At about 8:30 in the morning, a man riding on a red Honda motorcycle23 going to the direction of Pagadian City approached the mobile checkpoint. The motorcycle rider was allegedly wearing a black bonnet, sunglasses, sweatshirt and gloves that covered the half portion of his fingers.24
Regencia testified that he signaled the motorcycle rider to stop at the right side of the road. He asked for the identification card of the motorcycle rider who pretended to reach for his wallet, but instead pulled out a gun. He heard a shot and his thigh went numb. As he rolled to the ground, he heard a volley of gunshots after which petitioner approached him. Regencia then approached the motorcyclist and removed his bonnet to be able to identify him. Regencia later found out that the motorcyle rider was shot by petitioner.25
Regencia ordered his men to load the motorcycle rider to the truck. The victim later identified as Paquito Umas-as was still alive when he was loaded on the hummer vehicle to be brought to a hospital, but was pronounced dead on arrival by Dr. Caga, the attending physician. Regencia then asked that he be given first-aid treatment for the wounds he sustained. He thereafter turned over the rider's motorcycle, sunglasses and revolver to the police station at Kauswagan. And after bringing the victim's body to a funeral home in Kolambugan, he proceeded to Baroy General Hospital where his wounds were treated by a certain Dr. Fabin.26
To prove that he was wounded during the incident, Regencia showed to the court a quo the scars caused by the gunshot wounds. There were three scars, one of which was the entry of the bullet and the other two were splinter wounds. He said that the bullet used was the kind that splinters upon hitting an object. He presented a medical certificate under the signature of Dr. Demterio U. Opamen, Jr.27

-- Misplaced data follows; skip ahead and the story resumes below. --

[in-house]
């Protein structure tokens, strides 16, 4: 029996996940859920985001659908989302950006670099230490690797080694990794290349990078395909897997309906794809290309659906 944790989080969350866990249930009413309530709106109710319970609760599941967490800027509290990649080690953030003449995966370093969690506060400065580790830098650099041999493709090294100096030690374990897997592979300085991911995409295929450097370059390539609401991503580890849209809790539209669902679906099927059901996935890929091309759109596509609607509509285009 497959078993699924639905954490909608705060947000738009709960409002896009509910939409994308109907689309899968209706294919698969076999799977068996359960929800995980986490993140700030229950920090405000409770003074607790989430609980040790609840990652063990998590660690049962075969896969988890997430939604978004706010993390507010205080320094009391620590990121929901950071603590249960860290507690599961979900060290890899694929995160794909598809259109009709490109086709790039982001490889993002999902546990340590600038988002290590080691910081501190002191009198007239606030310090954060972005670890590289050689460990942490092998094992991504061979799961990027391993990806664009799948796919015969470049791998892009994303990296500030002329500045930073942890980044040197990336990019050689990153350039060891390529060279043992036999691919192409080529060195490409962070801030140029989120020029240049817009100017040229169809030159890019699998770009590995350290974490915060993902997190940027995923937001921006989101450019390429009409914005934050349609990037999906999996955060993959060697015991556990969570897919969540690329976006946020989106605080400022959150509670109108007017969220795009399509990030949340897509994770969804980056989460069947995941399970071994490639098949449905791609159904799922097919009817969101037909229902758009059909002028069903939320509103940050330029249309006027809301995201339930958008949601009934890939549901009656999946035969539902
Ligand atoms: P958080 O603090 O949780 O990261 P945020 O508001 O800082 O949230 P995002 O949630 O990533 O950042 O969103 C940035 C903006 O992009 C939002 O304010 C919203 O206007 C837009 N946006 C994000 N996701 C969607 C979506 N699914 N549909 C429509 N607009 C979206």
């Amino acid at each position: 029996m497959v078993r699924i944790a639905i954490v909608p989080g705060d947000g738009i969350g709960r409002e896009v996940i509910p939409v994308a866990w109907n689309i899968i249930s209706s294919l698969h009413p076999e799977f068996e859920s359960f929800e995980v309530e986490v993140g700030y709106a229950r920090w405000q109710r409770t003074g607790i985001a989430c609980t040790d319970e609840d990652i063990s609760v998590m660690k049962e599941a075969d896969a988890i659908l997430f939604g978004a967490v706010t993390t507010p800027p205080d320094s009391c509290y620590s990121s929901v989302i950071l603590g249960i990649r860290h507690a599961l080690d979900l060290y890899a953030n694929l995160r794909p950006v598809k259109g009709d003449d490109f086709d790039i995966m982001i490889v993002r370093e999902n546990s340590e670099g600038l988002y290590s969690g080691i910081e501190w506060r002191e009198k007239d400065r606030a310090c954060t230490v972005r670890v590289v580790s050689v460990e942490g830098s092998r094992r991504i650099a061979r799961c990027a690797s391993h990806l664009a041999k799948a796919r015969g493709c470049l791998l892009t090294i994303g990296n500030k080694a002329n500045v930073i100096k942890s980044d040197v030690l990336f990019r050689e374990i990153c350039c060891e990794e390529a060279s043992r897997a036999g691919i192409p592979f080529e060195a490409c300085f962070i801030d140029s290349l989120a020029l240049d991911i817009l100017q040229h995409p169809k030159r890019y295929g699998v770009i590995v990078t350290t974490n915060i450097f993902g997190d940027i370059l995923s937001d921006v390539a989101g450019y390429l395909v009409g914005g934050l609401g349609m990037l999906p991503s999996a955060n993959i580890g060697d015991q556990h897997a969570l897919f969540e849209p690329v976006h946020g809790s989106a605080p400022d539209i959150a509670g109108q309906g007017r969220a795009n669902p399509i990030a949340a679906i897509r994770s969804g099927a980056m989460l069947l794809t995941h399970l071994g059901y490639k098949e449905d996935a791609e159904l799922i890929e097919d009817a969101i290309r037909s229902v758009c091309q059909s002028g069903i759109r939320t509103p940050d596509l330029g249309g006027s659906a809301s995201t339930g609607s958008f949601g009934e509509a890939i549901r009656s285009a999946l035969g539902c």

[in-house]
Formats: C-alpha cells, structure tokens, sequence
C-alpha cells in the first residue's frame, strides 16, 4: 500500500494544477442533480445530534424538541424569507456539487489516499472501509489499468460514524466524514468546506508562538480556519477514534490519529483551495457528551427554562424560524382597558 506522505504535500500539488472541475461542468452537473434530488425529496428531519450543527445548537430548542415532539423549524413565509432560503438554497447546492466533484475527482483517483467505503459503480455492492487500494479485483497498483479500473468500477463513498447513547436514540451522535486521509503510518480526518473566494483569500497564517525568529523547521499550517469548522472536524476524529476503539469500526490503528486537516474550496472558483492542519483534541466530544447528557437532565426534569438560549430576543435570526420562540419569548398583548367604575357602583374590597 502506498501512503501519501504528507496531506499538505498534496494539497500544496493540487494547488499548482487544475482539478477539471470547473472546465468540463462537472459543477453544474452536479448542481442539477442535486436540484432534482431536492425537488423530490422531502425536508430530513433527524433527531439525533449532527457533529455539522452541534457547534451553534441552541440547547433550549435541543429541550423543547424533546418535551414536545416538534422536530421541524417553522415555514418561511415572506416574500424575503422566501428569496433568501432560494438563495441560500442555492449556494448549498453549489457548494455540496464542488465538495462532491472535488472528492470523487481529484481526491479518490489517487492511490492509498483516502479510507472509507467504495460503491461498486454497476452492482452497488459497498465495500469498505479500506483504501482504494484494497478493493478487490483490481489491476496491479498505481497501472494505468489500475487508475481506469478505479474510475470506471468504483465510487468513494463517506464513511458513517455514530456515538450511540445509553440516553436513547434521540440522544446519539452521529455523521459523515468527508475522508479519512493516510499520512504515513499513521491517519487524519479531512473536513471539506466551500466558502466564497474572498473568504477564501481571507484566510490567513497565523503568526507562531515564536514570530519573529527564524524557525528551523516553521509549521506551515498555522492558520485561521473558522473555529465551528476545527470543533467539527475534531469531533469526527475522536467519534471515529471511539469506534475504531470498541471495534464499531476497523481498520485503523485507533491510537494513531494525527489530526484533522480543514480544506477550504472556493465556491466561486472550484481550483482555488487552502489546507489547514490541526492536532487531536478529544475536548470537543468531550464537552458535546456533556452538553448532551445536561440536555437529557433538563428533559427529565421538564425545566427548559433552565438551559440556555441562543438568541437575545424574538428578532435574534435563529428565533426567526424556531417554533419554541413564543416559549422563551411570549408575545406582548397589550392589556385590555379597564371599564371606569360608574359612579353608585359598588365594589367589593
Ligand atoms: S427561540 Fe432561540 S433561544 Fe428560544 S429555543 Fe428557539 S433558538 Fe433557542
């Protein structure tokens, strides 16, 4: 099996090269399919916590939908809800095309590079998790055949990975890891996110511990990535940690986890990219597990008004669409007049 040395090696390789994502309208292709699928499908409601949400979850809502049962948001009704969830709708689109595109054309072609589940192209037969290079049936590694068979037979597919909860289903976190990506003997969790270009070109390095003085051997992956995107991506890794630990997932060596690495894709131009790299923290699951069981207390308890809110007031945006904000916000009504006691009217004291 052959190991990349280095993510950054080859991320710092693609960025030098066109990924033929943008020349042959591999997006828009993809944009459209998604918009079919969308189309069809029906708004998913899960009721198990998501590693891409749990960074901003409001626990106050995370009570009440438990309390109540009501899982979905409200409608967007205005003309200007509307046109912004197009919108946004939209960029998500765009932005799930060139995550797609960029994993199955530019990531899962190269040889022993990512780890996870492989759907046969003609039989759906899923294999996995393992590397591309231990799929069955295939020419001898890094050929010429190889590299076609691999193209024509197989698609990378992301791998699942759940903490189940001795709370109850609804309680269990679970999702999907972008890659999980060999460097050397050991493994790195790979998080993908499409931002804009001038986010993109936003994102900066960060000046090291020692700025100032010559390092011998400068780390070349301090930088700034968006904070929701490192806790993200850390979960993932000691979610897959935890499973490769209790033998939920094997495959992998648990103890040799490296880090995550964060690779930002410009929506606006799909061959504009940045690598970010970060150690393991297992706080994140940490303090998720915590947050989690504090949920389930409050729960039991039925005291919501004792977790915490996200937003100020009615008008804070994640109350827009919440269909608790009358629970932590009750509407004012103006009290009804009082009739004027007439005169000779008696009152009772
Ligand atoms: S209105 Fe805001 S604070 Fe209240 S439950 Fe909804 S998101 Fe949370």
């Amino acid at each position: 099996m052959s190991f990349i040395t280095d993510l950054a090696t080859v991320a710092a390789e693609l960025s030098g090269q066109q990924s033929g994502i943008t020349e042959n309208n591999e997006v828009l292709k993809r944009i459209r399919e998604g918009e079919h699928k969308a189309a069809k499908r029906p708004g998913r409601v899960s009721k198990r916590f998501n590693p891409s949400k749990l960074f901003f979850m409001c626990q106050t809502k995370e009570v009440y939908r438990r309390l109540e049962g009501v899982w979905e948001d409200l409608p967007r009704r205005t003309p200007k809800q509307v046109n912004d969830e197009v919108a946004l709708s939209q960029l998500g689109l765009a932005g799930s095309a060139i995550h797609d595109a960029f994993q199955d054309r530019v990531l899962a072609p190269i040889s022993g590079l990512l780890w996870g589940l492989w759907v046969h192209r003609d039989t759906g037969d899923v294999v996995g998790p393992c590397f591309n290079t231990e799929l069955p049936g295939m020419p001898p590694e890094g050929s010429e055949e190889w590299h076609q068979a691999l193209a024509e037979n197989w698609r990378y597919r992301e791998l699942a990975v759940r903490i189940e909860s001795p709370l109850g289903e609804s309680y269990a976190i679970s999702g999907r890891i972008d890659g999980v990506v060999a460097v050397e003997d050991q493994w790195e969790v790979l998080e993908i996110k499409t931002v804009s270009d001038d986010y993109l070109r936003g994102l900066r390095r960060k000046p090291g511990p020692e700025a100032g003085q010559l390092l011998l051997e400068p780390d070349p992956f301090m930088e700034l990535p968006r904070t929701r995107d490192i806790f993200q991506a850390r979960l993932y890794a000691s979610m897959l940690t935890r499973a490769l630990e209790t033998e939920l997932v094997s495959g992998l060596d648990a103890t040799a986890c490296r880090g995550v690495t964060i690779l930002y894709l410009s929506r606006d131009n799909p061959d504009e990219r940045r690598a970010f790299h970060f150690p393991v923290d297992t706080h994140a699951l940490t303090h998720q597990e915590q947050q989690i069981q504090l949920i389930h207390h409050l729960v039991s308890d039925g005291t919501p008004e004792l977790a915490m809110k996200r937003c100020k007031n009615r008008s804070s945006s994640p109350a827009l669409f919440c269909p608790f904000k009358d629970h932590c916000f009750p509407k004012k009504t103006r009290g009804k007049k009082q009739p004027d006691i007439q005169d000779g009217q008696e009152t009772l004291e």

For his defense, petitioner confirmed Regencia's testimony that the latter had directed an approaching motorcyclist to stop at the right side of the highway. He heard Regencia ask the motorcycle rider in Visayan dialect to show his identification card. Cabuslay then saw Paquito Umas-as shoot Celso Regencia. This and his belief that he was the next target prompted him to shoot the motorcycle rider with his M-16.28
Police Superintendent Jubail was immediately informed of the incident and on the basis of Regencia's account, he sent out a "Spot Report"29 to inform Recon 9 and 13. The report is couched as follows:
"SPOT REPORT x x x CMM SPO2 JOVITO CABUSLAY CMM INSP REGENCIA'S BACK-UP OPEN FIRE (sic) HITTING AND FATTALY (sic) WOUNDING SAID UNIDENT(IFIED) PERSON WWITH (sic) MULTIPLE GUNSHOT WOUNDS IN HIS BODY AND DIED ON THE SPOT PD RESPONDING PNP ELEMETS RECOVERED FROM THE VICTIM'S BODY ALFA CAL. 38 REVOLVER SMITH AND WESSON (HM) SN 236701 WITH ONE (1) EMPTY SHELL AND 5 UNSPENT AMMO x x x "
The incident found its way to the police blotter of the police station of Kauswagan, Lanao del Norte.30 It is embodied in a Certification31 signed by Inspector Fulgencio dela Pena Raguine, Chief of Police, issued at the request of Atty. Arthur Abundiente for trial purposes and formulated in this wise:
Police Blotter Page Nr. 496-Entry Nr. 9187 & 9188=
050810H Aug 1992 - SPO3 Nestor S Ortiz, Intel NOR this station, left stn with elements from Lanao del Norte PNPC under INSPECTOR CELSO G REGENCIA PNP and proceeded to Libertad, Kauswagan, LN to follow-up suspects allegedly hired for killing Mpl Mayor Myron B. Rico of Kaus, LN.
050835H Aug 1992 - SPO3 Nestor Ortiz PNP returned station informed that suspects were intercepted at Libertad, Kaus, LN but when confronted by the PNP team, fired and shot INSPECTOR CELSO G REGENCIA PNP using cal. 38 revolber (sic) (Homemade) hitting on his right thigh prompting SPO3 Cabustay (sic), fired back to the suspect hitting at the chest causing the instantaneous death of the suspect. One cal. 38 revolber (sic) (Homemade) with 5 live ammos and one empty shell at the chamber, one rayban (sunglass) and one motorcycle (Honda-Camel backtype) color red with out plate Nr.